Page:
Scientific name: Certhia familiaris
Status: Resident breeding species
Breeding birds: 200,000 territories
Conservation status: Green
Length: 12 – 13 cm
Wingspan: 17 – 21 cm
Weight: 8 – 12 g
Treecreepers have streaked brown backs with white underparts and reddish-brown rumps. Their bellies, flanks and vent areas are tinged with buff. They have brown-white wing bars and the underside of the wings are silvery-white.
Treecreepers have a long, bill that curves downward, eyes are dark brown and legs are pale grey.
Adult male and female treecreepers look similar, while juveniles are are duller with less distinctive colouration.
Treecreepers build their nests in the crevices of trees or behind loose bark. They will also nest in the crevices of walls or in ivy. Both male and female treecreepers construct the nest from twigs, pine needles, and bark with a lining made from feathers, wool, spiders’ webs, moss and lichen.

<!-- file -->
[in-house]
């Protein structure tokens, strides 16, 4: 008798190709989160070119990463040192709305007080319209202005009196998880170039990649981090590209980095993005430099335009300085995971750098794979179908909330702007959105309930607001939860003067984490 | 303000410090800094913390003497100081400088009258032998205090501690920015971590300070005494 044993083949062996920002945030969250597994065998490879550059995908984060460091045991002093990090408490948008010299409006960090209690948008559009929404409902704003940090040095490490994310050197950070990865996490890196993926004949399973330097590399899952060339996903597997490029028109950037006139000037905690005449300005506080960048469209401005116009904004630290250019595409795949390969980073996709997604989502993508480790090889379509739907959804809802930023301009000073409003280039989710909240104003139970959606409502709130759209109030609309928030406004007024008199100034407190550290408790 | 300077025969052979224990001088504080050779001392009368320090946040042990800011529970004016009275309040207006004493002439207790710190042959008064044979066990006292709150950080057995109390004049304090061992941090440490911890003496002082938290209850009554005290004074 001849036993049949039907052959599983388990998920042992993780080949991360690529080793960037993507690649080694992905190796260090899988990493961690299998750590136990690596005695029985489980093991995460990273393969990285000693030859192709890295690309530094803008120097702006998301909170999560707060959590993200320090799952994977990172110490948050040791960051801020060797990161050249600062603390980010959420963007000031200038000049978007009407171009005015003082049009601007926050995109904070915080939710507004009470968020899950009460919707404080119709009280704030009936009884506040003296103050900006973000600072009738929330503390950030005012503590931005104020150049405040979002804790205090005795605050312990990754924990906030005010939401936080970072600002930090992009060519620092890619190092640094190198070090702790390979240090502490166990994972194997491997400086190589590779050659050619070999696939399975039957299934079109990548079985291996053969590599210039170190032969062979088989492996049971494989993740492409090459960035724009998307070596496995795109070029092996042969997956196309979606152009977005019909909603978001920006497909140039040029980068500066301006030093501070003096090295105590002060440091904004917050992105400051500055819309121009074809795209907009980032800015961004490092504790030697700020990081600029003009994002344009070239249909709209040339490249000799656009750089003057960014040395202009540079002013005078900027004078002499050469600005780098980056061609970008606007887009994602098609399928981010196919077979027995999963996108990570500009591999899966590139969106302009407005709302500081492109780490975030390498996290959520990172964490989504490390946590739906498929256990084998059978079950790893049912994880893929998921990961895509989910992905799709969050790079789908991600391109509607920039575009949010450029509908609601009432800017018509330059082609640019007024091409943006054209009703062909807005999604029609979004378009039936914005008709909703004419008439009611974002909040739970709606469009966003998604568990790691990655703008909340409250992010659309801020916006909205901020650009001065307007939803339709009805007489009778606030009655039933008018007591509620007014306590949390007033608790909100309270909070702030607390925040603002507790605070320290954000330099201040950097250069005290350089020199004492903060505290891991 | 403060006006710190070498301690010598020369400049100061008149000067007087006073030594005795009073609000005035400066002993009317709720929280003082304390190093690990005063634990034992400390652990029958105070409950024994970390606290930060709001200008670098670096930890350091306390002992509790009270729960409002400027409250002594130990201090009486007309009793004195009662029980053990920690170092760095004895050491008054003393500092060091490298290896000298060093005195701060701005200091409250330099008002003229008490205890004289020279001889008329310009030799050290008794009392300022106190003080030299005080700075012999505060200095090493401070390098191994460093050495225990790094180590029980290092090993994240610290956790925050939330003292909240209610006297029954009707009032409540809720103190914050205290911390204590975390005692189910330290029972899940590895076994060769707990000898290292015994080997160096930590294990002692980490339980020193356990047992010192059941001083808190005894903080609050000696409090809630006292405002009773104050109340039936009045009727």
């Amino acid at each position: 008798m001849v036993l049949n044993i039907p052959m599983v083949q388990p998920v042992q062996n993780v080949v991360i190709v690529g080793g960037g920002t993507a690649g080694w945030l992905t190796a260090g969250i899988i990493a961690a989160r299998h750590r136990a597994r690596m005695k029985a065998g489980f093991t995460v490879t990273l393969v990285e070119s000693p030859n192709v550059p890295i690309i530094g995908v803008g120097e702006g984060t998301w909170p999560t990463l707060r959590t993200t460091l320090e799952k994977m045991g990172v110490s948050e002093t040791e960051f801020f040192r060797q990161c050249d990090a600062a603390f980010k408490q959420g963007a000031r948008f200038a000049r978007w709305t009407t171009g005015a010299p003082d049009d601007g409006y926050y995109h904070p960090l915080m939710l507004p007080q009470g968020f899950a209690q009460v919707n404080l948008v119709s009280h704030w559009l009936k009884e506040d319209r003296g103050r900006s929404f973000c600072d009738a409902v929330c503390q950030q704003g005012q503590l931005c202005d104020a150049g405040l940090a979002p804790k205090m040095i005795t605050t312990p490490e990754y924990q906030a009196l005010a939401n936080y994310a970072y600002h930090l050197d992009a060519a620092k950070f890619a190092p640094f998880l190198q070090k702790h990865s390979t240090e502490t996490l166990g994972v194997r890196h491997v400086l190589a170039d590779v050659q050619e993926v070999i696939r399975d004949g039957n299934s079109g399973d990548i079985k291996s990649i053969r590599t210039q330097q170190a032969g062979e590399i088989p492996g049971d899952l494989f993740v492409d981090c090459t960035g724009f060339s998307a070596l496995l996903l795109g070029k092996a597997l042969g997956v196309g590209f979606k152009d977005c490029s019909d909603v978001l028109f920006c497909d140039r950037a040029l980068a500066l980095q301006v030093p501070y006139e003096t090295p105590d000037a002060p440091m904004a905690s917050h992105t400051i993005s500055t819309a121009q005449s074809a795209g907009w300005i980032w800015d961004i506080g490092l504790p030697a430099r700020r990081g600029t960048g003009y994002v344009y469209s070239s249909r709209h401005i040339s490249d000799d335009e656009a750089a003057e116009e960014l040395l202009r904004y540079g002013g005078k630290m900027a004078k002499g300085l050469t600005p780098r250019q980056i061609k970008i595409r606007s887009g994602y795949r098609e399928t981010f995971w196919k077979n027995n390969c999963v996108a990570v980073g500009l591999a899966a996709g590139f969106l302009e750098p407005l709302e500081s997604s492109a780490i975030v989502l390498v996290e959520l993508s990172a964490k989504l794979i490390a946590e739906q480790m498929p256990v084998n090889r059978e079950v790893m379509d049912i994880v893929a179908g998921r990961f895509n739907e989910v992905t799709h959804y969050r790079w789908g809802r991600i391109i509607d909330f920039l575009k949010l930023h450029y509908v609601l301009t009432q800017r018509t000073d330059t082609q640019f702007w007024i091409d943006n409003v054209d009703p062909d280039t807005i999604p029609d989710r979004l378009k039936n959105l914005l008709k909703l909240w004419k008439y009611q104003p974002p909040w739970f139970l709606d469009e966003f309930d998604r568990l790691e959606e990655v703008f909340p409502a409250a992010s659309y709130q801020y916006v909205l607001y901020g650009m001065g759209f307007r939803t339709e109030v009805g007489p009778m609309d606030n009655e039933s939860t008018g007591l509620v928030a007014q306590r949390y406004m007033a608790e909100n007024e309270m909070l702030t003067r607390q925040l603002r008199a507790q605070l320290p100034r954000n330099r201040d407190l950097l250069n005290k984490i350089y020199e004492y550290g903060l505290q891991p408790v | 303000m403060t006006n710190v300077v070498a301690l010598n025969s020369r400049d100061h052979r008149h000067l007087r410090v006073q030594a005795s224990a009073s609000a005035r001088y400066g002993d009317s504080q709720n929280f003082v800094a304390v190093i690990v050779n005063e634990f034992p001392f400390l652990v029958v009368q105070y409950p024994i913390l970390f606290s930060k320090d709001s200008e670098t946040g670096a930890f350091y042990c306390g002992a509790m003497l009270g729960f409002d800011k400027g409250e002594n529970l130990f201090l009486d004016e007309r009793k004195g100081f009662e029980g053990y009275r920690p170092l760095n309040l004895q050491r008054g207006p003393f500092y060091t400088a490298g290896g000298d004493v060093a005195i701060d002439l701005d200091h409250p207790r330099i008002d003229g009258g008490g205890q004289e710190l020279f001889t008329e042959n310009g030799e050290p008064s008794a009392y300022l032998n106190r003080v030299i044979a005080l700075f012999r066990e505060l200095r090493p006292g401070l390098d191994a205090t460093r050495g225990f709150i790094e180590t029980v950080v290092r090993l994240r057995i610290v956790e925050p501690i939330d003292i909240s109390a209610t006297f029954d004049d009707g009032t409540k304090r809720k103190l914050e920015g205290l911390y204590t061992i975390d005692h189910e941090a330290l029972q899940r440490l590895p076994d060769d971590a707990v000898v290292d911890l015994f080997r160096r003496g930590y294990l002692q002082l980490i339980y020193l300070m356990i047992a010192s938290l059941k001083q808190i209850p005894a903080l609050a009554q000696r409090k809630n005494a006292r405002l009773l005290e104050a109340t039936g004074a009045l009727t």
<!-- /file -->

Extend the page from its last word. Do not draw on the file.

Treecreepers lay 3-9 smooth, glossy eggs which are white with reddish-brown speckles. The female incubates the eggs by herself for 14-15 days but both parents feed the young. Chicks fledge 14-15 days after hatching.
Treecreepers use their bills to forage in the trunks of trees for insects, spiders and seeds in the winter. They will start at the bottom of the tree, working their way up in a spiral.
Where to see them
Treecreepers can be seen all year round in woodland and occasionally gardens. During the winter they will form flocks with other small birds.
Did you know?
In the West Country treecreepers are nicknamed tree mice due to the way they climb up tree trunks like a mouse, supported by their long, stiff tails.